My baby cries unless he's being held!

   

My baby Jamie is four months old.  It seems like he is only happy when he's being held (or nursed), and I'm so exhausted I'm getting desperate.  Every time I put him down he screams, even if he's just fallen asleep in my arms.  He never sleeps more than ten minutes during the day, unless we're driving in the car or taking a walk.  What can I do?

Jamie sounds like a tired, cranky little one who has learned to doze in your arms just enough to make it through the day but not enough to keep him happy. Let me describe the typical day of an overtired baby, and you decide if it sounds like your child.

Your baby wakes up in the morning, alert and hungry, and you feed him.  After his first feeding he's cheerful and alert and happier than he is at any other time of day.  After about twenty to thirty minutes, he starts to fuss.  You play with him, change him, and he seems happy, but after another ten to fifteen minutes he's fussing again.  You do your best to distract or play with him, but after five minutes he's still unhappy. Now you wonder if he might be hungry, so you nurse him.  The feeding calms him down, and he may even doze for a few minutes. Unfortunately, if you try to move him, he wakes up and now,  instead of being alert and happy, he's alert and a bit fussy.  For the rest of the day, he gets fussier and crabbier, only dozing briefly.  You might find that if you take him out for a drive or walk he’ll sleep for a while as long as you keep moving.  If you keep him in motion until he wakes up naturally he might sleep for an hour or more.  Then, after that nice nap, he's cheerful again, just like he was in the morning, perhaps for an hour or more.

If this sounds like Jamie’s day, the problem is that he is both overtired and over stimulated.  Although he's learned to comfort himself briefly by feeding, (kind of like having a candy bar when you’re tired) he can’t get enough rest just dozing in your arms.  It's only when he has the constant, even motion of the car or walk that he can relax enough to have a restful sleep.  That's why he's cheerful after a long ride - he's not overtired any more.

There are two solutions to your problem. It would be a good idea to choose one of them because being the constantly exhausted mother of a constantly fussy baby isn't good for either of you.

The first solution is not ideal, but is also not unusual, even though most parents admit that it’s what they’re doing. Plan your day so that you go out for a ride or walk at least three times every day, starting each walk or ride after Jamie has been awake for about two hours since his last nap. Keep moving long enough for Jamie to get an uninterrupted nap.  You'll be able to tell if he's getting enough sleep because he'll be much more cheerful (remember that all little babies fuss and cry some, especially in the evening).  You can begin with this solution just get a feeling for how much sleep your baby needs and what he's like when he's not tired. Then you can start to plan a more regular nap schedule for him.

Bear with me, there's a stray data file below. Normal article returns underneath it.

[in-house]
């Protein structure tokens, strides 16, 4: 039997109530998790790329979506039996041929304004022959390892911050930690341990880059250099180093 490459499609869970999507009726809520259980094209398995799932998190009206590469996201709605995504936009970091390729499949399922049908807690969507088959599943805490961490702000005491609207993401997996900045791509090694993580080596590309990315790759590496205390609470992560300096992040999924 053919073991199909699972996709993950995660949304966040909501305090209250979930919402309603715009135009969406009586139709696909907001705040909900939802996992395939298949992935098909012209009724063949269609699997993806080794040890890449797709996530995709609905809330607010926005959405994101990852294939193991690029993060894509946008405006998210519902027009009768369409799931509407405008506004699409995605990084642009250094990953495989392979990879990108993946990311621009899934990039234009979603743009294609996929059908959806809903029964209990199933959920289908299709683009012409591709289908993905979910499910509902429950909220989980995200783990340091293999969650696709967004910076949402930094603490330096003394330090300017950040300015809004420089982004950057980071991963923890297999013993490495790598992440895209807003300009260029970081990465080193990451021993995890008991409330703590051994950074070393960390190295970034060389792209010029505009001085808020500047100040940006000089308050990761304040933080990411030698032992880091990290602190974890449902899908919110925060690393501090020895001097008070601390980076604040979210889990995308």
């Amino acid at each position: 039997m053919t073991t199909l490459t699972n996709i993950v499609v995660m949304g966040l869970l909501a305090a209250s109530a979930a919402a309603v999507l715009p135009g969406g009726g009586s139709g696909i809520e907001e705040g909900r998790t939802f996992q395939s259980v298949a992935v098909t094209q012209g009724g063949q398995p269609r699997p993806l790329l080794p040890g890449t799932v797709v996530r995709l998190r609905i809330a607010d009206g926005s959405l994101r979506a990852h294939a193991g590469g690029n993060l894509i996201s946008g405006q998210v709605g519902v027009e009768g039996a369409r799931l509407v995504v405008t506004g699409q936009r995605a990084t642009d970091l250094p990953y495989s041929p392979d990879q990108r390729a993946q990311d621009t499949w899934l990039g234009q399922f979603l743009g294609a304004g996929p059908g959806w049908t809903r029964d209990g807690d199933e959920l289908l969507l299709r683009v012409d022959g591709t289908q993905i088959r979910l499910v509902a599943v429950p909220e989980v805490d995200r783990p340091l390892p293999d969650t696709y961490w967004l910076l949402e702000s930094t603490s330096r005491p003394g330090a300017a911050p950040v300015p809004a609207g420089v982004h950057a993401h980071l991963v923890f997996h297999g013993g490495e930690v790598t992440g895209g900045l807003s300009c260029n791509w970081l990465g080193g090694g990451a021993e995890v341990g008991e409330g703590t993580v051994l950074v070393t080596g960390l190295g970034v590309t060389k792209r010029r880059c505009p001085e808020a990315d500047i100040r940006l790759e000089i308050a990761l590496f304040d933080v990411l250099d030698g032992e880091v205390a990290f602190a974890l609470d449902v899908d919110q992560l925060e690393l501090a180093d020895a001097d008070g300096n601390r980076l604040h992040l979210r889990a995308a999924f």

Of course, even though some parents do plan outings every day to get their babies to sleep, after a while this approach can get pretty tiresome, especially if the weather is bad. 

The next solution is harder to implement, but it works if you are willing to stick with it for a week or two while Jamie adapts.

After Jamie has his long alert period in the morning and doesn’t seem cheerful any longer, instead of feeding him again, put him in his crib.  Since he's not used to this, he'll probably begin to fuss, complain or cry.  This will be very hard on you!  You can stay with him and sing or softly pat him back.  But let him fuss until he falls asleep.

If Jamie is really mad about your doing this, he may start to cry hard. But he’s not crying because he want to be held--if that were the case, he’d come daown and be cheerful when you pick him up. He's crying this way because he is exhausted! Instead of picking him up to soothe him, try to use your voice or just pat him.  After he’s gotten as upset as he needs to get, he’ll peak out and then he'll fall asleep.

Some parents feel that this approach is cruel to the baby and would rather not try it. However, it's worth considering that it’s not very kind to keep a baby in a constantly fatigued and cranky state.  An exhausted baby is often labeled as "colicky" or "difficult" and those labels can affect the way parents feel about him.  If a baby is fussy and unhappy much of the time, the whole family is under stress and the psychological consequences can be worse than the short term stress of crying at nap or bedtime.  The best way to tell if what you are doing is working is to look at your baby and see how he acts when he has had a chance to sleep.

 

Meg Zweiback, R.N., CPNP, is an infant sleep consultant in Oakland, California